WNIN, virtual and VHF digital channel 9, is a Public Broadcasting Service (PBS) member television station licensed to Evansville, Indiana, United States, serving the Tri-State area of southwestern Indiana, northwestern Kentucky and southeastern Illinois. Owned by WNIN Tri-State Public Media, it is sister to National Public Radio (NPR) member station WNIN-FM (88.3). The two outlets share studios in downtown Evansville and transmitter facilities near Pelzer, Indiana.

WNIN PBS logo (2020).png
Evansville, Indiana/
Henderson/Owensboro, Kentucky
United States
BrandingWNIN PBS
SloganBuilding a Better Tri-State, Together
ChannelsDigital: 9 (VHF)
Virtual: 9 (PSIP)
Affiliations9.1: PBS (1970–1972 and since 1973)
9.2: Create
OwnerWNIN Tri-State Public Media, Inc.
First air dateMarch 5, 1970 (50 years ago) (1970-03-05)
Call sign meaningChannel NINe
Sister station(s)WNIN-FM
Former channel number(s)Analog:
9 (VHF, 1970–2009)
12 (VHF, 2003–2009)
Former affiliationsNET (March–October 1970)
Dark (1972–1973)
Transmitter power19 kW
27 kW (application)
Height304 m (997 ft)
305.1 m (1,001 ft) (application)
Facility ID67802
Transmitter coordinates37°59′1″N 87°16′13″W / 37.98361°N 87.27028°W / 37.98361; -87.27028 (WNIN)
Licensing authorityFCC
Public license informationProfile

On cable, WNIN is available on Charter Spectrum channel 9 in both standard and high definition, and on WOW! channels 2 (SD) and 802 (HD).


WNIN signed on for the first time on March 5, 1970 owned by the Evansville Vanderburgh School Corporation. After a few months as a member of National Educational Television (NET), it joined PBS in October.

Despite having the advantage of being on one of two VHF frequencies in the Tri-State, EVSC soon found itself in over its head running a full-service public television station. Within a year, WNIN was $59,000 in the red. Unable to raise enough money to close the gap, it took WNIN off the air in 1972. A year later, a group of Tri-State citizens formed Southwest Indiana Public Television (later known as Tri-State Public Teleplex and now known as Tri-State Public Media) and returned the station to the air. It bought the Carpenter House in 1986 and retired the mortgage on it three years later with the help of a capital campaign.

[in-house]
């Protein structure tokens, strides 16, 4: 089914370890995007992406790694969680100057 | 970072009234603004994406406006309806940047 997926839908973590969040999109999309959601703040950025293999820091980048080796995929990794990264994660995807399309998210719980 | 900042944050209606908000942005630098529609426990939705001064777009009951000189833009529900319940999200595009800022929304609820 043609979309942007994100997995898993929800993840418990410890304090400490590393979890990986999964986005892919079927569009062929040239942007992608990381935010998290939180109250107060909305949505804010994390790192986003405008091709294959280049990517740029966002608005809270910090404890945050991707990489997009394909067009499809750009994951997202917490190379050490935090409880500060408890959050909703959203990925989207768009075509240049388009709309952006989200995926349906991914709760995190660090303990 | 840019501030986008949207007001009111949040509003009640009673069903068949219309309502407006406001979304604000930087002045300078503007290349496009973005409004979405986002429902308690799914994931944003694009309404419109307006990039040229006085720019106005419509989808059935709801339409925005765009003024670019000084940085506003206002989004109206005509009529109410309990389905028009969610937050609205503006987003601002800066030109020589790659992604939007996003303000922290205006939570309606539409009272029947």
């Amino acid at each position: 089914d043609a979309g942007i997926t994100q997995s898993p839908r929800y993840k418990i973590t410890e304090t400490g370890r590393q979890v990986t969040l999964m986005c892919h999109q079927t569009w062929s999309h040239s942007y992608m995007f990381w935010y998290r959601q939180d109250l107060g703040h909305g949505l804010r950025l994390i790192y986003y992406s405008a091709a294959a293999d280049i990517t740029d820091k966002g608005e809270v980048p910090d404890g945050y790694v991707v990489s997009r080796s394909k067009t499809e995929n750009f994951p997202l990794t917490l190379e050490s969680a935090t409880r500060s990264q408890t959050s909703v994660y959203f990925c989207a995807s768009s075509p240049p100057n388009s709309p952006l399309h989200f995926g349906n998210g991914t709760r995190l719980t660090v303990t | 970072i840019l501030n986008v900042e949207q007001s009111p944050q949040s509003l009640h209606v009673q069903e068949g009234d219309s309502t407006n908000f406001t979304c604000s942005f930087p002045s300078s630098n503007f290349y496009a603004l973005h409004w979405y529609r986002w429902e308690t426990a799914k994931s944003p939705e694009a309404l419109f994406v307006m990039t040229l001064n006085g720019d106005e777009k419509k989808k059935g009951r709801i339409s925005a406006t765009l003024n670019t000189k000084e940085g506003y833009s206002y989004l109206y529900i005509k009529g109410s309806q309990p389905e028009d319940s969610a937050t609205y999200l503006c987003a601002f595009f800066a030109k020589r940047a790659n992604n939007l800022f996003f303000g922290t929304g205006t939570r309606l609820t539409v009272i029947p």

WNIN also programs and transmits two local cable channels: WNIN Learn (Cable 12) and WNIN Create (Cable 13). WNIN Learn airs local Government-access television (GATV) for Vanderburgh County and Evansville City government meetings produced off-site inside the Carpenter House via remote-controlled cameras located in the Vanderburgh County Civic Center. WNIN Learn also airs repeats of some PBS Kids programs. WNIN Create simulcasts the national Create channel which features how-to, creative and cooking programs.

Local programs produced by WNIN include Lawmakers and Newsmakers, as well as various live debates and local documentaries. As of 2010, all local programming is available online via the station's implementation of PBS' COVE platform.

Digital televisionEdit

Digital channelsEdit

The station's digital signal is multiplexed:

Channel Video Aspect PSIP Short Name Programming[1]
9.1 1080i 16:9 WNIN-HD Main WNIN programming / PBS
9.2 480i 4:3 WNIN-SD WNIN Create

The station carries Create on digital channel 9.2. Until October 2012, the station offered an audio simulcast of sister NPR member station WNIN-FM on digital channel 9.3.

Analog-to-digital conversionEdit

WNIN discontinued regular programming on its analog signal, over VHF channel 9, on June 12, 2009, the official date in which full-power television stations in the United States transitioned from analog to digital broadcasts under federal mandate. The station's digital signal relocated from its pre-transition VHF channel 12 to channel 9.[2]

Indiana ChannelEdit

WNIN was the programming hub of the Indiana Public Broadcasting Stations (IPBS) project, the Indiana Channel. From 2006 to 2016, the Indiana Channel had run on digital subchannel 9.2 (WNIN Create) from 4 to 7 p.m. every weekday.


  1. ^ RabbitEars TV Query for WNIN
  2. ^ "DTV Tentative Channel Designations for the First and the Second Rounds" (PDF). Archived from the original (PDF) on August 29, 2013. Retrieved March 24, 2012.

External linksEdit